Mark Crysell: Why I've decided to donate my brain to science

Tue, Feb 21
Sunday's Mark Crysell

I’m not someone who believes in an after-life.

By Sunday's Mark Crysell

You get one shot, drink it while it’s fizzy, make the most of it - that’s me.

We live on through our children, but, wouldn’t it be great if somehow, we could do something to help others after we’ve shuffled off our mortal coils?

Now, I’m very lucky with my job as a reporter on the Sunday programme that I get to meet and ask questions of some of the smartest and most extraordinary people.

My recent story on Justin Jennings, the first New Zealand rugby player to be diagnosed with Chronic Traumatic Encephalopathy (CTE), left me thinking.

I’ve decided to leave my brain to science.

And I couldn’t wait to tell Professor Maurice Curtis at the University of Auckland’s Neurological Foundation’s Human Brain Bank.

“Yes, but not too soon,” he said. “Hang on to it as long as you can. Keep it in good condition.”

Inside the Brain Bank’s fridges are 750 donated brains, all permanently chilled to minus 80 Celsius. “It's the most incredible gift,” said Professor Curtis.

“I'm a firm believer that space is no longer the final frontier, it's the brain that is the final frontier.”

Some of the research done here is leading to real breakthroughs and understanding of crippling brain diseases such as Huntington’s disease, Parkinson’s disease, Alzheimer’s disease, epilepsy and motor neurone disease.

The Brain Bank was founded in the 1990s by Sir Richard Faull who is like a proud dad when he tells me, “Quite humbly I would say we're the best brain bank in the world for Huntington's brains.”

Read more: Exclusive: First NZ rugby player diagnosed with CTE brain disease

What makes the New Zealand Brain Bank different to the ones in North America and Europe is the involvement of whānau.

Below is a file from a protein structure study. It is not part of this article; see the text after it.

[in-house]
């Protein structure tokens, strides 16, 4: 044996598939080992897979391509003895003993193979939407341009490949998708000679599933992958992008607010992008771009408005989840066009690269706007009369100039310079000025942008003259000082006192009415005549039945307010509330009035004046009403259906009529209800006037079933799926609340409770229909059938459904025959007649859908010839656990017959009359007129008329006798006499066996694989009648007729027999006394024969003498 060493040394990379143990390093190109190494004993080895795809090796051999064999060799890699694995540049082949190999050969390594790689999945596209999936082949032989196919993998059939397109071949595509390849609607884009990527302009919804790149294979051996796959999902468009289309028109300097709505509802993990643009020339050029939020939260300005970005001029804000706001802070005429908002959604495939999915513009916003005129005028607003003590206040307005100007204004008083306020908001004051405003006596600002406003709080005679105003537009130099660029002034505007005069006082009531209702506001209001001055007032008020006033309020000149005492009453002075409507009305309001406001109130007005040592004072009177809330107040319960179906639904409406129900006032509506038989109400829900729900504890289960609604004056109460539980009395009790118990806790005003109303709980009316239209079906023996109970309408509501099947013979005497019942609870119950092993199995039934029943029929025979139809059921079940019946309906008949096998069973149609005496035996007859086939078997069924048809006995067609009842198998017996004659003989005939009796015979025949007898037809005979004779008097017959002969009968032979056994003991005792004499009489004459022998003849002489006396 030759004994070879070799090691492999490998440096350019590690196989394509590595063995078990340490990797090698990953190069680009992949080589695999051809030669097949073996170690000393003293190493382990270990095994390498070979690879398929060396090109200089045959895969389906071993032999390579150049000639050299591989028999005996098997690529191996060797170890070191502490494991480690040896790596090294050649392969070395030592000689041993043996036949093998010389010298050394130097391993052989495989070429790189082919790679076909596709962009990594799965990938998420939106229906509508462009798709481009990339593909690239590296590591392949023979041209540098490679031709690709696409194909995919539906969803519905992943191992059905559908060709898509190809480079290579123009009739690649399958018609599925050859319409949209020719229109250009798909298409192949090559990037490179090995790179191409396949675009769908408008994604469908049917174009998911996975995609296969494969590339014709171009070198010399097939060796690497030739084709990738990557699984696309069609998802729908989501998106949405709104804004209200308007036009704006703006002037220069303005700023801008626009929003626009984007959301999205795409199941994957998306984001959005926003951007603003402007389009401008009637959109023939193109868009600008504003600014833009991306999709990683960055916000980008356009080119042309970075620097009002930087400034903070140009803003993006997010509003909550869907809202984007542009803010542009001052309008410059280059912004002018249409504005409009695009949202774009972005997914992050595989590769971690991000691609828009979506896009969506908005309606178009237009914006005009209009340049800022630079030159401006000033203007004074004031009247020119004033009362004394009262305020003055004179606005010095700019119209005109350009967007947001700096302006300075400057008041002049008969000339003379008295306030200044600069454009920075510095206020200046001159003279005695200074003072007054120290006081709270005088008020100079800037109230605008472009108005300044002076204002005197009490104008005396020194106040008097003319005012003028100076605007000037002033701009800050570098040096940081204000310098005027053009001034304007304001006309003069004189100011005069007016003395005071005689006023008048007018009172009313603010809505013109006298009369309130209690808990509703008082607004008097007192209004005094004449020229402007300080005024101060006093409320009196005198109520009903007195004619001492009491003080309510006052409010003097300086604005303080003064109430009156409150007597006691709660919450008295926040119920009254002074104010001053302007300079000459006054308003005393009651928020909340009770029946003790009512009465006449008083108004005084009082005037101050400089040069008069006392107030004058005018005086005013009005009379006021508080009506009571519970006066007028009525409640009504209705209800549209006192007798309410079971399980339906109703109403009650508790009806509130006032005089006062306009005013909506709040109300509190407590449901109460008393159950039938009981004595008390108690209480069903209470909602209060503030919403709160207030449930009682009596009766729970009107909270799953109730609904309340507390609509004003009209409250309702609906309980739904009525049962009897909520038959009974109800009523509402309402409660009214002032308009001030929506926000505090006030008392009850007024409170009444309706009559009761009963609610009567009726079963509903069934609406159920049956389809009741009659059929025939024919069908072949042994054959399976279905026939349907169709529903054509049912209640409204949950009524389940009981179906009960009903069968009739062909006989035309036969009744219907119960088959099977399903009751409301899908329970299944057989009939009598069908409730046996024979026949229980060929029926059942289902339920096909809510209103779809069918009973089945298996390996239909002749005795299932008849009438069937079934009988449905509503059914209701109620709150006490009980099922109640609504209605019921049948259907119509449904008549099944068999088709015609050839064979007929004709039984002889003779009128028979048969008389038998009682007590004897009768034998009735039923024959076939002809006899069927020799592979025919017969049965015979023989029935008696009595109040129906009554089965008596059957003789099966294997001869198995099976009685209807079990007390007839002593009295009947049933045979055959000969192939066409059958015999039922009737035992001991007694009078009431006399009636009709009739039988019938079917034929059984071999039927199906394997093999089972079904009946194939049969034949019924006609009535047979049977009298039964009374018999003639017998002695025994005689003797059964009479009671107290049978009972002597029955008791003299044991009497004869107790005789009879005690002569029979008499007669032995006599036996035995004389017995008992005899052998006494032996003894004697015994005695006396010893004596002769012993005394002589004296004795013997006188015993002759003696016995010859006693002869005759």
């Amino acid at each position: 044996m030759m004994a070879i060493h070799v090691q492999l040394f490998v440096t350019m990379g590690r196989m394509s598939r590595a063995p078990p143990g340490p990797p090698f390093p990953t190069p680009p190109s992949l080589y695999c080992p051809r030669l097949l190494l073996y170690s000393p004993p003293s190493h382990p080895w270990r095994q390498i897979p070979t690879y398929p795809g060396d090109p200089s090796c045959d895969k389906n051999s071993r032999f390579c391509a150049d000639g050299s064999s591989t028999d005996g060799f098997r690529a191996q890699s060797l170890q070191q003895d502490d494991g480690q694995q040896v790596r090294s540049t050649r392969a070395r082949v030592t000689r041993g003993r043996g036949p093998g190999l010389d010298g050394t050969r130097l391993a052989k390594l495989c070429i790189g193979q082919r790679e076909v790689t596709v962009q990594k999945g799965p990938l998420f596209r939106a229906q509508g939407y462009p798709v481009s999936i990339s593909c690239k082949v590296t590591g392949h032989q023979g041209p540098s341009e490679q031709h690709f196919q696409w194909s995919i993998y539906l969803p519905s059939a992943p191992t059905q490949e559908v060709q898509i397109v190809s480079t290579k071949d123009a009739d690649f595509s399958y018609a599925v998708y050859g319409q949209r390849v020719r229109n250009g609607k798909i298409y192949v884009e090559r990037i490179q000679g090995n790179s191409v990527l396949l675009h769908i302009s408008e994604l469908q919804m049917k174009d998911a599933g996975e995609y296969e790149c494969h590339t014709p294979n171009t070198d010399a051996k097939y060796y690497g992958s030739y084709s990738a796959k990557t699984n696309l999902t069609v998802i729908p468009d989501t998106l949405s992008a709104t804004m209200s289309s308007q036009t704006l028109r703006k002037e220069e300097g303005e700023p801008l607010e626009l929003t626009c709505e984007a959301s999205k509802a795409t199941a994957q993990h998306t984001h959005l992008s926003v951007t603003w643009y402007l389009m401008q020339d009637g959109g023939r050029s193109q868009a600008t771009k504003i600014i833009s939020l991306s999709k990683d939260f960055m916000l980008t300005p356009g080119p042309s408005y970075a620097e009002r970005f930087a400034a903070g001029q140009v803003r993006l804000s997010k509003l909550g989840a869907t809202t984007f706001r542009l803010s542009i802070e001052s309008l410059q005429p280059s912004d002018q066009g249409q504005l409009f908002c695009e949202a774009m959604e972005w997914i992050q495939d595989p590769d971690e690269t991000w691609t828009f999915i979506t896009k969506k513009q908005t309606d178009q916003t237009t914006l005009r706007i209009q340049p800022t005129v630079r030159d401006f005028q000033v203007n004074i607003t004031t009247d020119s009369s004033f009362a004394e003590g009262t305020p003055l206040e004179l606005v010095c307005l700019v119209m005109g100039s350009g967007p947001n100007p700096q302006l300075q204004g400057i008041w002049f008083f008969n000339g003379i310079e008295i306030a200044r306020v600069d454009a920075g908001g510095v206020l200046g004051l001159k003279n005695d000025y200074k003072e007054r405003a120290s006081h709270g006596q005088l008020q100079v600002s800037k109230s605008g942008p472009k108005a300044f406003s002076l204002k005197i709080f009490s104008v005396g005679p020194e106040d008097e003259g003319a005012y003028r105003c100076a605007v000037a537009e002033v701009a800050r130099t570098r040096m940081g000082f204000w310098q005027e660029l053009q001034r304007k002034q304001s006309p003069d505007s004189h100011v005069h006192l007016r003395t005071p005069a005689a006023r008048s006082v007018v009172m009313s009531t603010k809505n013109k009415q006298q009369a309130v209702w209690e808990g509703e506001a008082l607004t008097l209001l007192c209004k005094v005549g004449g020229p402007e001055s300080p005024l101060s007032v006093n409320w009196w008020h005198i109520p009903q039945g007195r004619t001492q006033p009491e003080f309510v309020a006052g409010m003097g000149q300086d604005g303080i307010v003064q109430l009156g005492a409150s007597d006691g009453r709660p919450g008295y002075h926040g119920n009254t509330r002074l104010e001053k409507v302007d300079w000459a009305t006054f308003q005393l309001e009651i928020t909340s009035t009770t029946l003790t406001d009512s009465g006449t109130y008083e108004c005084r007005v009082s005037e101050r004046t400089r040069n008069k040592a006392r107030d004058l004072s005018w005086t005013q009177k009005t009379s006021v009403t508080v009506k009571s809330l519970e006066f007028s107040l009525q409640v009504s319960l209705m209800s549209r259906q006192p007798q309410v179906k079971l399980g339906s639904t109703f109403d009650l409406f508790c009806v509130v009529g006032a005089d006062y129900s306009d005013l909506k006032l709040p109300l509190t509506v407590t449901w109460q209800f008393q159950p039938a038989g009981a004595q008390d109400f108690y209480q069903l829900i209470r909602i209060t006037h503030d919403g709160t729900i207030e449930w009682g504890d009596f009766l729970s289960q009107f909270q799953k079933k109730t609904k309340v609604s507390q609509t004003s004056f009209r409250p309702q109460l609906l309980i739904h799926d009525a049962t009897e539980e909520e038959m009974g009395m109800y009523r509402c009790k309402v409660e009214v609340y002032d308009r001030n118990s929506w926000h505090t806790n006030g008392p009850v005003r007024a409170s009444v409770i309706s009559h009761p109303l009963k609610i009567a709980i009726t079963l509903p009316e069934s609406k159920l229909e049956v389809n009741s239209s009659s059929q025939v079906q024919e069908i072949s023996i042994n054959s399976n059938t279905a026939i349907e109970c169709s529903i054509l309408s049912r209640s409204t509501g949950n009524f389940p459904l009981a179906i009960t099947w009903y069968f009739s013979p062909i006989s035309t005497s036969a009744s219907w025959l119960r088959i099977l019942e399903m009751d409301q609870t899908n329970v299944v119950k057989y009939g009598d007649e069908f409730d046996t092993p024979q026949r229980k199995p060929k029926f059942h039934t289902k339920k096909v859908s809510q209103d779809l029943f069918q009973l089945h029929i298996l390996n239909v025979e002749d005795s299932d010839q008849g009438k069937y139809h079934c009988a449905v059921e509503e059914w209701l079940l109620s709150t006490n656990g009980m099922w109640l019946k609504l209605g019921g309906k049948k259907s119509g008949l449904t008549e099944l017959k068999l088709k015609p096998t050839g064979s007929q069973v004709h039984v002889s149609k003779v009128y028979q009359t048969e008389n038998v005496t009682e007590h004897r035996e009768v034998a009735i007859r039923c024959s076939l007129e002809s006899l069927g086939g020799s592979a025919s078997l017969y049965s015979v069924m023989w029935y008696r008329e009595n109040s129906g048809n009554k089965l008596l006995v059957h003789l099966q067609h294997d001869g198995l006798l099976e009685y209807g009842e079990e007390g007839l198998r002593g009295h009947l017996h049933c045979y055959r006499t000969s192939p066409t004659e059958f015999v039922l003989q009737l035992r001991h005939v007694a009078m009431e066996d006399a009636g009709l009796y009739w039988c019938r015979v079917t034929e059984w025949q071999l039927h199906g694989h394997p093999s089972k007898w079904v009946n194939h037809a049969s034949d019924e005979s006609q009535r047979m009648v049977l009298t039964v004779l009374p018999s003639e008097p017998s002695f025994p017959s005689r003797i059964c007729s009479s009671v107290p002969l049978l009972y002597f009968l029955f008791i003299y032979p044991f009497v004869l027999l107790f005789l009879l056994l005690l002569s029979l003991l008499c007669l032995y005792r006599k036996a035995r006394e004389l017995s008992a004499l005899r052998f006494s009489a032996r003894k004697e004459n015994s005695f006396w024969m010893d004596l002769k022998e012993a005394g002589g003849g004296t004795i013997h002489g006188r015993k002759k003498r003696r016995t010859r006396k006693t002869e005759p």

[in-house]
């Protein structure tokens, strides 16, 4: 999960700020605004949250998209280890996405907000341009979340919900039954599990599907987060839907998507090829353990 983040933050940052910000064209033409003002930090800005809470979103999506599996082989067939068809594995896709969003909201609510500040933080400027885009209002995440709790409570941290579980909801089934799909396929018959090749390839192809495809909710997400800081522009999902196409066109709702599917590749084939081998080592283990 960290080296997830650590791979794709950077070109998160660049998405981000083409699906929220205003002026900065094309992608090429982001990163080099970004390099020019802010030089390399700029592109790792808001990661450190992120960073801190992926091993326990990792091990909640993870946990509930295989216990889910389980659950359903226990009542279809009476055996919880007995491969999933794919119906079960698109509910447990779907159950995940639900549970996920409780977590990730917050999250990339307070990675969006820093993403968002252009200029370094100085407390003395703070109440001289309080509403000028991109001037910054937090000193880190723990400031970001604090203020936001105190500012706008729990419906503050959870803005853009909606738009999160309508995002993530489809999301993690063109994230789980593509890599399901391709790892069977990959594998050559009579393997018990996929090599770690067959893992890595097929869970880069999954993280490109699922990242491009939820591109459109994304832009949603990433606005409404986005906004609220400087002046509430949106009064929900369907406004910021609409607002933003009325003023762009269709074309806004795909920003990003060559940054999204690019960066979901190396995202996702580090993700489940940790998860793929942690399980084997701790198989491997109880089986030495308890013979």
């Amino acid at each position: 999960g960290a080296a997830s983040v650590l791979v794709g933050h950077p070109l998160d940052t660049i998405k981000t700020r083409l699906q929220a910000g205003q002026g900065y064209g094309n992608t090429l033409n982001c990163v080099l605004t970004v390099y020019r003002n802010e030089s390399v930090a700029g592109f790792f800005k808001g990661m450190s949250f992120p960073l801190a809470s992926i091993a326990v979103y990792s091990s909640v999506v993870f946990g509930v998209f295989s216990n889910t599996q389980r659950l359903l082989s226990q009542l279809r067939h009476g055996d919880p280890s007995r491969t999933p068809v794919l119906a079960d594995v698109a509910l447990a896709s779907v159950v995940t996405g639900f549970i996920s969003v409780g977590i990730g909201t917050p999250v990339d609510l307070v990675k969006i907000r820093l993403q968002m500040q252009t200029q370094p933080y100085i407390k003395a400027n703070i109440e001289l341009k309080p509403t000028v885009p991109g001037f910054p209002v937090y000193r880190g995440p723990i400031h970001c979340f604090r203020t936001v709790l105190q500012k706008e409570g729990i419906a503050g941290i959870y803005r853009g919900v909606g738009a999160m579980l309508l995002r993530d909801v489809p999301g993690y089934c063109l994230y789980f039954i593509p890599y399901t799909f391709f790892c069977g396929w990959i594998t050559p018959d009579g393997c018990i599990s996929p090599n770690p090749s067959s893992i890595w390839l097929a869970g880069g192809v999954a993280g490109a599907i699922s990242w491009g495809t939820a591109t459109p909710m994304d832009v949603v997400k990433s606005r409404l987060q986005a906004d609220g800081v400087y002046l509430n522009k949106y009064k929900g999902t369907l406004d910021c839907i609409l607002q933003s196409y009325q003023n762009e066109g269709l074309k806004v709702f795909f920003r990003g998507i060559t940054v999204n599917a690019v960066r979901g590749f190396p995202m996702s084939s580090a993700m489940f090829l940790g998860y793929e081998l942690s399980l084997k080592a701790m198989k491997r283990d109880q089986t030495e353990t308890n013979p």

"We can call the family anytime and say, listen, we found something interesting, we need more details, and they love to give us more details,” said Sir Richard.

But it’s not just the brains of the afflicted which Sir Richard and his fellow neuroscientists want to look at, “We also need brains from people who during life had no problems to see but have types of different types of personality and different aspects to their life.”

Normal brains in other words, a term many of my colleagues would struggle to attach to my own grey matter.

I’m 61, still reasonably active, I played rugby from 5 till 17 years old, then national league basketball into my early 20s and surfed all over the world.

I’ve also enjoyed the odd drink, lived in London during the Summer of Love and been to a few cafes in Amsterdam. I thought it was best I was upfront with Professor Curtis.

He’s still keen.

"The brain is the very essence of the person that it came from,” he tells me.

“It’s what allowed them to play sport, or to study or to be creative, all of those things to run their daily life. All of the things that made that their personality and humour. All of those things were encapsulated in this brain that we now have the opportunity to study.”

He had me at personality and humour.

I’m in.

There are forms to fill out and when I finally die, hopefully a few more years away yet, my brain will be harvested and brought here, preserved, stored, and studied.

And maybe, just maybe, what they find may help some other New Zealanders live a longer and happier life.

“I personally don't believe that there are such things as incurable diseases,” said Professor Curtis.

“We just haven't figured out how to cure them yet.”

How to donate your brain to the NZ Brain Bank

Chris Nowinski’s Concussion Legacy Foundation


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